And you might find this plausible if you spent the past two decades sleeping in a cave somewhere. If you didn’t, you probably remember that the same people now telling us what great things tax cuts would do for growth assured us that Bill Clinton’s tax increase in 1993 would lead to economic disaster, while George W. Bush’s tax cuts in 2001 would create vast prosperity. Somehow, neither of those predictions worked out.

So the Republicans screaming about the evils of deficits would not, in fact, reduce the deficit — and, in fact, would do the opposite. What, then, would their policies accomplish? The answer is that they would achieve a major redistribution of income away from working-class Americans toward the very, very rich.

Another nonpartisan group, the Tax Policy Center, has analyzed Mr. Romney’s tax proposal. It found that, compared with current policy, the proposal would actually raise taxes on the poorest 20 percent of Americans, while imposing drastic cuts in programs like Medicaid that provide a safety net for the less fortunate. (Although right-wingers like to portray Medicaid as a giveaway to the lazy, the bulk of its money goes to children, disabled, and the elderly.)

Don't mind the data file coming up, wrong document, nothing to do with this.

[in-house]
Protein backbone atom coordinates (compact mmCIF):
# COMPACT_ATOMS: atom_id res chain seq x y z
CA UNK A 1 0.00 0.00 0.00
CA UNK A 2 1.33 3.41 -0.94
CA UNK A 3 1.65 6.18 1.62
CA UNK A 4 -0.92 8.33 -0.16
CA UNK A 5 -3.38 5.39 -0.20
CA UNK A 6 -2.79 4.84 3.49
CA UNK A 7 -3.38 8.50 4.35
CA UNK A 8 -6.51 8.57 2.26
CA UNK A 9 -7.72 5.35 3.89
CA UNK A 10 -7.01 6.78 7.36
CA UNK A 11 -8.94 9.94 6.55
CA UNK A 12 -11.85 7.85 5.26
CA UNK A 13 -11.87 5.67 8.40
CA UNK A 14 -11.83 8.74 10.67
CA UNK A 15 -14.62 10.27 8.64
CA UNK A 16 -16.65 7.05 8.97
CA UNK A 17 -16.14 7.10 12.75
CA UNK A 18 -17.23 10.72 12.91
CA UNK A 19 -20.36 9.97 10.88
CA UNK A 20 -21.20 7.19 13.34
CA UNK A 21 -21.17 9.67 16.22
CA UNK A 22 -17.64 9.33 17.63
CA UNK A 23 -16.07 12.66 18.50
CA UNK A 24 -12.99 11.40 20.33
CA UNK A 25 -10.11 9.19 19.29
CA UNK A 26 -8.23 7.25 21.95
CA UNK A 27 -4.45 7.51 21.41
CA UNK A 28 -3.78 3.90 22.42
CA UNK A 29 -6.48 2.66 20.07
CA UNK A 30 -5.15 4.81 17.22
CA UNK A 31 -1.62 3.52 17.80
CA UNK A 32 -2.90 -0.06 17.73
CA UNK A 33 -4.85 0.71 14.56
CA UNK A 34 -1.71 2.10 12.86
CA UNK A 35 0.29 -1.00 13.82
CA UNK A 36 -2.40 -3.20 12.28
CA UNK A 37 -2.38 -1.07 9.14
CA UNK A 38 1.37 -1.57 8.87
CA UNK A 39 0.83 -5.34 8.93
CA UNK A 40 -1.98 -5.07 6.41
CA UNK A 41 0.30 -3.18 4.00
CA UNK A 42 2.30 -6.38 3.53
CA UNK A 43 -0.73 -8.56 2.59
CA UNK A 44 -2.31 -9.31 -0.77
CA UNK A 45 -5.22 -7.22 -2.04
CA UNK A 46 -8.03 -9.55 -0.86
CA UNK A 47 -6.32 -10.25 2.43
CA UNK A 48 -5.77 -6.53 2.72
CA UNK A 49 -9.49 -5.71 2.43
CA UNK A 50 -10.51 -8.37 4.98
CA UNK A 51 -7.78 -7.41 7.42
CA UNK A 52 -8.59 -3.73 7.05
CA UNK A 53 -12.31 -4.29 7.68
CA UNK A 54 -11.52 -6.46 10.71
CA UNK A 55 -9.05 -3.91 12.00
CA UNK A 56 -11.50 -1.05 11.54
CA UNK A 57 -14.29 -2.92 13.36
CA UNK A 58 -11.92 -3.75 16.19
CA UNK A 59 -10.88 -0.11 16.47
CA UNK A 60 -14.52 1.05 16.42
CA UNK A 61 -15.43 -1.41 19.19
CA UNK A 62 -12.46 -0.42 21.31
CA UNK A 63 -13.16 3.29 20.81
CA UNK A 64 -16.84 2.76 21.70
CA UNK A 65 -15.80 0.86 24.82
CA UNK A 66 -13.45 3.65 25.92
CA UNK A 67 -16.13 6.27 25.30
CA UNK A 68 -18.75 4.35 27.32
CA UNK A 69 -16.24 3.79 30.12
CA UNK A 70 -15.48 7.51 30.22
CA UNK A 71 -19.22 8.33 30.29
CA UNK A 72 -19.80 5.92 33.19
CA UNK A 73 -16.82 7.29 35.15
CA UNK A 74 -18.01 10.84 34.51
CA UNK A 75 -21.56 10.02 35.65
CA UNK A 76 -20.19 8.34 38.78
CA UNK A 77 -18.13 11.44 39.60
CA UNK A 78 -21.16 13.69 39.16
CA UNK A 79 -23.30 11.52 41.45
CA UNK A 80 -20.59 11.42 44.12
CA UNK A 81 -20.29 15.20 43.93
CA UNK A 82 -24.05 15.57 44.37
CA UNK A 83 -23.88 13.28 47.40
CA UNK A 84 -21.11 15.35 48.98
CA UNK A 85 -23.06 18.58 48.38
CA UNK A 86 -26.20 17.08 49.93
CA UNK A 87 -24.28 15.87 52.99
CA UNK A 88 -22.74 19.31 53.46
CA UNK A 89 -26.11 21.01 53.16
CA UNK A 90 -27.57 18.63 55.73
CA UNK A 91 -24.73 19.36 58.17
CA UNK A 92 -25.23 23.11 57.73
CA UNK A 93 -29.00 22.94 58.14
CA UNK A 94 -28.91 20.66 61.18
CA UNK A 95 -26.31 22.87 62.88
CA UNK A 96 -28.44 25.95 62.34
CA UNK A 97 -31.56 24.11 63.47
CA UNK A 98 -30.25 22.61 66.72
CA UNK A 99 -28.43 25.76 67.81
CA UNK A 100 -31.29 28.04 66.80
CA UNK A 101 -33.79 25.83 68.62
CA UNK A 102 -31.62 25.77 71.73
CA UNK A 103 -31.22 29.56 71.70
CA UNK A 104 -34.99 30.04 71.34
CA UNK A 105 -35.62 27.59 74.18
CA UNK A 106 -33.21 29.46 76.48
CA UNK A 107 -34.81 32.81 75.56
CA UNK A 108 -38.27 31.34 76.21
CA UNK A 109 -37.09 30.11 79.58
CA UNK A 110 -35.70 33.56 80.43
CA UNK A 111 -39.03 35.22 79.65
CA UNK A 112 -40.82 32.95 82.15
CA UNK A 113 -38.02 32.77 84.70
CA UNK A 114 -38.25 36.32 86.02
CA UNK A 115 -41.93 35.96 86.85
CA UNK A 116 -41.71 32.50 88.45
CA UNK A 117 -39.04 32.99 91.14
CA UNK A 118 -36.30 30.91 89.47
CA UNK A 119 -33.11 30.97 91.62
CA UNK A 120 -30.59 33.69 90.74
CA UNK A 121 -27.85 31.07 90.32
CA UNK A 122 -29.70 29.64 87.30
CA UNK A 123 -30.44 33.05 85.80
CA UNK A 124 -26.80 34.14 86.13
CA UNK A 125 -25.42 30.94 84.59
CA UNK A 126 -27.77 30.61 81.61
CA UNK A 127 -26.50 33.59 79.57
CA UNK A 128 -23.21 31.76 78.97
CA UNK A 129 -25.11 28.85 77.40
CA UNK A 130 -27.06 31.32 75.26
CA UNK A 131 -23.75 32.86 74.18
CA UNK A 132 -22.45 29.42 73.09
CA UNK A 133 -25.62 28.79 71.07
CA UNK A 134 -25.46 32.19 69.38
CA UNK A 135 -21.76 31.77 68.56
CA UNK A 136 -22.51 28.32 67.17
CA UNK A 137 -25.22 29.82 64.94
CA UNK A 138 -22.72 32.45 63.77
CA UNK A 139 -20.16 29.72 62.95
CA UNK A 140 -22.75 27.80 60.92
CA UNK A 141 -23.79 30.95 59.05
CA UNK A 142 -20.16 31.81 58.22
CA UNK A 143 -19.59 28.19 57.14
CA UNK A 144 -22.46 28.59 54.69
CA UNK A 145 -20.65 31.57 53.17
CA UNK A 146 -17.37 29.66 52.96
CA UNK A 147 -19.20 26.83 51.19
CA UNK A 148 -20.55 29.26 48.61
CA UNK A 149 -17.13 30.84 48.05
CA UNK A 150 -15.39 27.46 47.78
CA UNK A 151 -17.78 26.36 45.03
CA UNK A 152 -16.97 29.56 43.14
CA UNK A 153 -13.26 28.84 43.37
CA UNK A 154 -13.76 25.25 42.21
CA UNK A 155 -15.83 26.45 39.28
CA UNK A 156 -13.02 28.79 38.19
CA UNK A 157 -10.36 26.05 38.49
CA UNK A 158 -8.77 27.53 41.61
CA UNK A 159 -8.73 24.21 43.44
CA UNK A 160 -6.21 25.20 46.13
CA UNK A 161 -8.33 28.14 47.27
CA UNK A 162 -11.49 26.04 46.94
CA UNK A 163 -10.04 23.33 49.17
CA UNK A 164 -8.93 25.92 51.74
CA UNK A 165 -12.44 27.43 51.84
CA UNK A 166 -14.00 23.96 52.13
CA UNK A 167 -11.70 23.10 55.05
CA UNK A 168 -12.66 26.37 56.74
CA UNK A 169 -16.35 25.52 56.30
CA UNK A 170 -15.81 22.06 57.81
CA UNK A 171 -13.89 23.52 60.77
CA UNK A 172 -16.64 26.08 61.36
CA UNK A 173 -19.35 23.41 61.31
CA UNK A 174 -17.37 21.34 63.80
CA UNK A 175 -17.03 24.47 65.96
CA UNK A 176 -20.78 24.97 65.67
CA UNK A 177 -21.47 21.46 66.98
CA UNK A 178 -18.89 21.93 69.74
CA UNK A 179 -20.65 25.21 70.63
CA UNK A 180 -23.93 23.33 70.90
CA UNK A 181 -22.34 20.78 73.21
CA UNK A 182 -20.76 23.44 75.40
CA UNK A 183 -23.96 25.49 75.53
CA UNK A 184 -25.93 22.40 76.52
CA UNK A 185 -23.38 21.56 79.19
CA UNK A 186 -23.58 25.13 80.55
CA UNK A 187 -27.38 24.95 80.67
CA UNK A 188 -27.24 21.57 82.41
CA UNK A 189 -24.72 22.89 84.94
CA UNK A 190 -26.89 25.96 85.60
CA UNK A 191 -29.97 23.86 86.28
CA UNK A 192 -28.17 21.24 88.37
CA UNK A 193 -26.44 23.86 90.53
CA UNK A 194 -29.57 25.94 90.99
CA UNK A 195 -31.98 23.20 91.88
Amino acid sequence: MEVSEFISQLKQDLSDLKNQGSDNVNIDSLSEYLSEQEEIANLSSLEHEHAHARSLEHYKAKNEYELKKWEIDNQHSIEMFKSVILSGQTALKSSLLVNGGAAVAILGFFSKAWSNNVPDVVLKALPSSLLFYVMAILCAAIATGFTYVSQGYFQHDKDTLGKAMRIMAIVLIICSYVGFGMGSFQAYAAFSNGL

But the richest 1 percent would receive large tax cuts — and the richest 0.1 percent would do even better, with the average member of this elite group paying $1.1 million a year less in taxes than he or she would if the high-end Bush tax cuts are allowed to expire.

There’s one more thing you should know about the Republican proposals: Not only are they fiscally irresponsible and tilted heavily against working Americans, they’re also terrible policy for a nation suffering from a depressed economy in the short run even as it faces long-run budget problems.

Put it this way: Are you worried about a “Greek-style collapse”? Well, these plans would slash spending in the near term, emulating Europe’s catastrophic austerity, even while locking in budget-busting tax cuts for the future.

The question now is whether someone offering this toxic combination of irresponsibility, class warfare, and hypocrisy can actually be elected president.


By: Paul Krugman, Op-Ed Columnist, The New York Times, March 1, 2012

March 2, 2012 Posted by | Election 2012, GOP Presidential Candidates | , , , , , , , | 2 Comments

How Newt Gingrich Gets Away With “Class Warfare” and “Race Baiting”